This was supposed to be a one-day story – the image of Melania Trump does looking pretty damned hot naked on that bearskin rug in the cabin of Donald Trump’s private Boeing 757 with those words – “Meet Melania Trump, your next first lady. Or you could vote for Ted Cruz on Tuesday.”
There’s a reason Trump came in a distant third in Utah that evening. That image popped up here and there. Straight and narrow Mormons don’t like the guy much, and this didn’t help much, but Kevin Drum had already explained where this came from:
Liz Mair was anti-Trump before being anti-Trump was cool. After being let go from the Scott Walker campaign last March, she spent months during the summer and fall trying to get conservatives to take the threat of Trump seriously. In December she started up a super-PAC dedicated to defeating him. But Mair also has a sense of humor – something that’s gotten her in trouble before. Her super PAC was called Make America Awesome. Anyway, Mair decided to run a Facebook ad in Utah that featured Trump’s wife, Melania, from a nude photoshoot she did many years ago…
Others pointed out this wasn’t really an “ad” – it was disseminated mostly over Facebook and Instagram – and this super-PAC was Liz Mair’s project alone. She’s no fan of Ted Cruz, she wasn’t working for him, but Donald Trump didn’t believe that. He knew this had to have come from Cruz himself, so he blasted out that series of Tweets telling “Lyin’ Ted” that he’d better be careful, because he’d “spill the beans” on his wife – and we had a day of nasty back-and-forth nonsense. Cruz was slut-shaming Trump’s wife – unacceptable – she is an accomplished woman. Trump was threatening Cruz and his wife – she wasn’t “hot” and she had once had a brief episode of something like clinical depression, so she was ugly and crazy – and that was unacceptable.
Which was worse? By the end of the day everyone seemed to agree that Cruz had done nothing – Liz Mair had – and that Trump was more of a sexist pig and schoolyard bully than anyone had previously imagined, which is saying something – and that was that. It was time to get back to talking about how Obama was dancing the tango in Argentina while ISIS was blowing up Brussels, and why no one is paying attention to the meteoric rise of Bernie Sanders.
Fine, but some people just can’t let go:
Liz Mair’s mother didn’t want her to go outside yesterday: She was convinced that Mair, a Republican political consultant who is running an anti-Donald Trump super PAC, would be hurt.
Mair is in Trump’s crosshairs – albeit obliquely – after her group attacked Trump via an ad that used an image of a nude-and-handcuffed Melania Trump, the Republican front-runner’s wife, from a 2000 photo shoot. The candidate blamed the ad on Ted Cruz’s campaign, but his supporters traced it to Mair anyway – and her mom, too.
“She woke up and there was a very, very nasty threatening voicemail from somebody who’s a Trump supporter. She’s going to make a decision about a police report,” Mair told MSNBC. “I’ve already had to file a police report about a Trump supporter who threatened to behead me.”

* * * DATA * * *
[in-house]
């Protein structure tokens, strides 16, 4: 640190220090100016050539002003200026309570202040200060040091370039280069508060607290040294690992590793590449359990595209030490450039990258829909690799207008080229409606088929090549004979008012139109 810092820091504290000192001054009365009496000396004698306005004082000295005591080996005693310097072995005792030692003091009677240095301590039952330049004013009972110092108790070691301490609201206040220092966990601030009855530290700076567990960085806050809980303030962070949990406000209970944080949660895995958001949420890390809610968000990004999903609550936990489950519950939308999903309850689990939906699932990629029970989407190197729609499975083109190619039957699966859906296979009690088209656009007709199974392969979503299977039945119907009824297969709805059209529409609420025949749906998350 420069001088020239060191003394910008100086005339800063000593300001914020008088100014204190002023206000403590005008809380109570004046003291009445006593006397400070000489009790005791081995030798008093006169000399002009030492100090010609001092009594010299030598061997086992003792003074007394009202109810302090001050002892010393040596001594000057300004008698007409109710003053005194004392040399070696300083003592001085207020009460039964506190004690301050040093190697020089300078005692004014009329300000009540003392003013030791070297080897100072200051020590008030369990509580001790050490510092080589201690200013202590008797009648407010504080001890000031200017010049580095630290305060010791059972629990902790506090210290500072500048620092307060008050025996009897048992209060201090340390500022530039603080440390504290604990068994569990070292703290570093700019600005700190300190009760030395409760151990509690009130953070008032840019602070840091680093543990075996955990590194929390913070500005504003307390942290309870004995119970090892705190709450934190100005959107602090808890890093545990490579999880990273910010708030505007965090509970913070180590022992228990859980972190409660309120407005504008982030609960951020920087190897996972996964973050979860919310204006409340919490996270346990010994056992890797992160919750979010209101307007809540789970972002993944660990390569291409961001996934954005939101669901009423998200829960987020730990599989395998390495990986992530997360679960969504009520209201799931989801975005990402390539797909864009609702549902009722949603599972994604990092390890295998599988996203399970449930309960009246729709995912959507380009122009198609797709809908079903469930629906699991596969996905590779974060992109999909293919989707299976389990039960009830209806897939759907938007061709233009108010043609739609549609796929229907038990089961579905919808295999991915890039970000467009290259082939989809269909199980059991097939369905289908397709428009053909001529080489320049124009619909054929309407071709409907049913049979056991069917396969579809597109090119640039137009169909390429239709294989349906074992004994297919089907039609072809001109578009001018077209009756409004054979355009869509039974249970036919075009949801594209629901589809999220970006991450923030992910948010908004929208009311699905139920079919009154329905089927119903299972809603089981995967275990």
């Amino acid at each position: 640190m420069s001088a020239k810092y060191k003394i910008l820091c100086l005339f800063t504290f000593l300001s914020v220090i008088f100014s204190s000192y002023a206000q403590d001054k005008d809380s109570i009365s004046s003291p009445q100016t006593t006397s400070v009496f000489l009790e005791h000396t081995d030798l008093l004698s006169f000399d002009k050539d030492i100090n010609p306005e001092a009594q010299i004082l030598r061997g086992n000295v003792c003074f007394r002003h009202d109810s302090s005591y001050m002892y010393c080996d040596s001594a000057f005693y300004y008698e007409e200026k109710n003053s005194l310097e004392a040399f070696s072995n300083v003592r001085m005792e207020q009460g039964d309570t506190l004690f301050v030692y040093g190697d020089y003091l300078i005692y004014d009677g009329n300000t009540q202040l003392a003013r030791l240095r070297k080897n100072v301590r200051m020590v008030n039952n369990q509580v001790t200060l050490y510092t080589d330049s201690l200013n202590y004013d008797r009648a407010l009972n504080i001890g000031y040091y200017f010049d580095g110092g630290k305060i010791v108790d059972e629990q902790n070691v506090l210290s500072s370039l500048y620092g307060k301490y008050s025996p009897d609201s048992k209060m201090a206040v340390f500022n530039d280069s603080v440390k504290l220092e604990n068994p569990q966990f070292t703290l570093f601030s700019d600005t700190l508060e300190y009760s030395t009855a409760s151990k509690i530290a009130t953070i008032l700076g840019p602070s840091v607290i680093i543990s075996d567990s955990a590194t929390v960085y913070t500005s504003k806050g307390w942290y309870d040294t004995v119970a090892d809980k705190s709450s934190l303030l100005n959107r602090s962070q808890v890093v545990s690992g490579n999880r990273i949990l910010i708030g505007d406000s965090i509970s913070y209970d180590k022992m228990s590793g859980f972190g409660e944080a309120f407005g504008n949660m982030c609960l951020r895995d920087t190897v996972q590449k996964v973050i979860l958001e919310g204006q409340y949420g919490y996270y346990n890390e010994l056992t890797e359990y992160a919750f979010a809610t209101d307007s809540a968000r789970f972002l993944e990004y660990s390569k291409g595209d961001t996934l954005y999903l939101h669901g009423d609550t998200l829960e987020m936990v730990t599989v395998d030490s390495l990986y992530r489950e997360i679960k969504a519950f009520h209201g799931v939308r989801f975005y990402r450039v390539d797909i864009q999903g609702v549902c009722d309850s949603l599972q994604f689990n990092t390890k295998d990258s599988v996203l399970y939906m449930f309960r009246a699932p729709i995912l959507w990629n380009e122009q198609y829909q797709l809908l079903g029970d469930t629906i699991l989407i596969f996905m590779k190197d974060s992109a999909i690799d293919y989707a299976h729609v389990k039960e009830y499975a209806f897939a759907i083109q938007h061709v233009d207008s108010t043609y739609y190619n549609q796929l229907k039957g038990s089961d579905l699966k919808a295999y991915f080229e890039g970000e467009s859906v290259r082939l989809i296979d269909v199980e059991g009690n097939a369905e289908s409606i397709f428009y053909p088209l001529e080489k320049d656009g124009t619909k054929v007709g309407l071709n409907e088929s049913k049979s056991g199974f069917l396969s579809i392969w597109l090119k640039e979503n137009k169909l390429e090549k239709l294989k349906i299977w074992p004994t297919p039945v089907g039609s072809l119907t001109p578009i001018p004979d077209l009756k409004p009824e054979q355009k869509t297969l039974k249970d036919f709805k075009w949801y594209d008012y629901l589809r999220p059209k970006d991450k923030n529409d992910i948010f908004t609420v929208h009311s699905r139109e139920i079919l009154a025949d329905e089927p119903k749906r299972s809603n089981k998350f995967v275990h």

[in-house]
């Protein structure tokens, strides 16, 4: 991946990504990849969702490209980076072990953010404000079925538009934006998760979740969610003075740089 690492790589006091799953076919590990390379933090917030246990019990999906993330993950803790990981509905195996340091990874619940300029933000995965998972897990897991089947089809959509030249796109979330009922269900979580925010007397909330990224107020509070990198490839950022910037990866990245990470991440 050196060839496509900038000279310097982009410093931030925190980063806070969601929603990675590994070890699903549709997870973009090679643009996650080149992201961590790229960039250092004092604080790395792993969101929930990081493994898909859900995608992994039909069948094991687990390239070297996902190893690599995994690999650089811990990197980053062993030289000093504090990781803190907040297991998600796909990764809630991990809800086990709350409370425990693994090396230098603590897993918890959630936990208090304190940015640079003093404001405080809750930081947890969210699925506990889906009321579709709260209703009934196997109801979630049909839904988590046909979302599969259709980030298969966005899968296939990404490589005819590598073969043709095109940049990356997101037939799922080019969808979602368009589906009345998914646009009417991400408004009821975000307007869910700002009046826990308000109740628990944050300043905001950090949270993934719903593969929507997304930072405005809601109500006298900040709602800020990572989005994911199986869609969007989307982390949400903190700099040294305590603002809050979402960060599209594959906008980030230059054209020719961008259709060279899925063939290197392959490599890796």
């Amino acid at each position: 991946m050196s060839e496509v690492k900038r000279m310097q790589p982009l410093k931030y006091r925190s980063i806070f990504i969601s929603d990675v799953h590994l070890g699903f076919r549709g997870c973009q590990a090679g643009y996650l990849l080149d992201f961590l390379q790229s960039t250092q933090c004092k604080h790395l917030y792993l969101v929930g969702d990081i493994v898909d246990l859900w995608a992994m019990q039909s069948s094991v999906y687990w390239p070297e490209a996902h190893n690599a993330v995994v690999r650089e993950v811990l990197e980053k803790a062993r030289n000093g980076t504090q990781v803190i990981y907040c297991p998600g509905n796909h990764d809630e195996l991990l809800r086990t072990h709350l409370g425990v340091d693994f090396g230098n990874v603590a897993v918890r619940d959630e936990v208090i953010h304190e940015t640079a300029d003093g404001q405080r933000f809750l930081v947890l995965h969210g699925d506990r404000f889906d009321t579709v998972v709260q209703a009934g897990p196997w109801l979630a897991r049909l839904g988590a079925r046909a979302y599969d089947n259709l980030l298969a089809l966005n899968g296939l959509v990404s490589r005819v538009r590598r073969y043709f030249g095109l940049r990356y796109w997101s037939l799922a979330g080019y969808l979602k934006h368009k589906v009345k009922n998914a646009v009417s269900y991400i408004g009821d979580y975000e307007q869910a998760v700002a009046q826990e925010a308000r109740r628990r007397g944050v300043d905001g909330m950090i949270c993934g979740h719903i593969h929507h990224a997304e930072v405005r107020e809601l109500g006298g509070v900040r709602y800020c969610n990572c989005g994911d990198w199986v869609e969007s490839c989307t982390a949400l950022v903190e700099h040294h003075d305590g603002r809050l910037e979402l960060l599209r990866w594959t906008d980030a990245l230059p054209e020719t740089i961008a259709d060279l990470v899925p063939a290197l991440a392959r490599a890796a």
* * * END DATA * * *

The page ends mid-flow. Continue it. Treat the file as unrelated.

Yeah, she’d get this ISIS treatment, but she should have expected that:
“This is what life will be like under Trump,” conservative blogger Bethany Mandel told MSNBC. After she criticized the candidate on Twitter and in blog posts, she was routinely harassed by apparent Trump supporters.
As a result, Mandel recently bought a .22 Magnum revolver after receiving a seemingly an endless tirade of violent threats online. She said she was called a “slimy Jewess” and received death threats sent to her private Facebook account. Mandel reported it to her local police department, who she said didn’t take it very seriously.
“I have nightmares that someone’s trying to break into our apartment, and it’s going to take 10 minutes for a patrol car” to arrive, she added.
Many interviewed for this story, Jews and non-Jews alike, said the harassment has often referenced the Holocaust gas chamber. Mandel, who is Jewish and open about her faith online, said she’s not surprised the backlash has been anti-Semitic in part.
“When the mob comes after groups of people, it always ends up at the Jews,” Mandel said, adding that Trump’s daughter, Ivanka, converted to Orthodox Judaism in 2009 and openly practices the religion with her family. Mandel said she wanted Trump to confront the anti-Semitism his fans express online.
The candidate boasted of his daughter’s Judaism to an audience during a speech with to the American Israel Public Affairs Committee on Monday, but Trump has twice re-tweeted posts by a user who has expressed anti-Semitic comments and listed his location as “Jewmerica.”
Perhaps those amused Trump. He sneers at political correctness, but there’s a pattern here:
Rick Wilson said he and his family have been harassed for the last year on a daily basis. The Republican strategist, who has been one of the most outspoken Trump critics since the real estate mogul announced his bid last summer, receives at least 25 angry or obscene phone calls a week. He had to set up a filter for his email to prevent the angry messages and constant images of genitalia from making it into his inbox. Wilson has filed multiple police reports about the worst of it, including a rape threat sent to his daughter that listed her college address.
“All this completely nutcase racist shit. The Trump world – they’re lovely people,” he said sarcastically.